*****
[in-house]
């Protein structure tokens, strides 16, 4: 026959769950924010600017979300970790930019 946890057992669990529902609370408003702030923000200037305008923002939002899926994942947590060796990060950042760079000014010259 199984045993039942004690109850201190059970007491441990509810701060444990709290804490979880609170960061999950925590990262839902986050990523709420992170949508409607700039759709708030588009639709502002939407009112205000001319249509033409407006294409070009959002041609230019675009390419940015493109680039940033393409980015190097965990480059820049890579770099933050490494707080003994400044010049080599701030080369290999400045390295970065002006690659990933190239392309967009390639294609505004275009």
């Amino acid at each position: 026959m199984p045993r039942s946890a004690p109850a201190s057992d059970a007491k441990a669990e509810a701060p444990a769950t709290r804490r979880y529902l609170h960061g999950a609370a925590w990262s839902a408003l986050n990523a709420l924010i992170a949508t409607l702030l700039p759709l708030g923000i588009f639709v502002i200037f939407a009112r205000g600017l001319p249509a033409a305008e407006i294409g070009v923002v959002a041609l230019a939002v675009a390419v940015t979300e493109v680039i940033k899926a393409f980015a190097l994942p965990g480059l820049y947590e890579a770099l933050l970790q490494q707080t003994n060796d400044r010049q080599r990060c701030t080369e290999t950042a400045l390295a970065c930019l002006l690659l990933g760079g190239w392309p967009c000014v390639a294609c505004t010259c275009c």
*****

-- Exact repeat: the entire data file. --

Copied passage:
[in-house]
């Protein structure tokens, strides 16, 4: 026959769950924010600017979300970790930019 946890057992669990529902609370408003702030923000200037305008923002939002899926994942947590060796990060950042760079000014010259 199984045993039942004690109850201190059970007491441990509810701060444990709290804490979880609170960061999950925590990262839902986050990523709420992170949508409607700039759709708030588009639709502002939407009112205000001319249509033409407006294409070009959002041609230019675009390419940015493109680039940033393409980015190097965990480059820049890579770099933050490494707080003994400044010049080599701030080369290999400045390295970065002006690659990933190239392309967009390639294609505004275009």
């Amino acid at each position: 026959m199984p045993r039942s946890a004690p109850a201190s057992d059970a007491k441990a669990e509810a701060p444990a769950t709290r804490r979880y529902l609170h960061g999950a609370a925590w990262s839902a408003l986050n990523a709420l924010i992170a949508t409607l702030l700039p759709l708030g923000i588009f639709v502002i200037f939407a009112r205000g600017l001319p249509a033409a305008e407006i294409g070009v923002v959002a041609l230019a939002v675009a390419v940015t979300e493109v680039i940033k899926a393409f980015a190097l994942p965990g480059l820049y947590e890579a770099l933050l970790q490494q707080t003994n060796d400044r010049q080599r990060c701030t080369e290999t950042a400045l390295a970065c930019l002006l690659l990933g760079g190239w392309p967009c000014v390639a294609c505004t010259c275009c």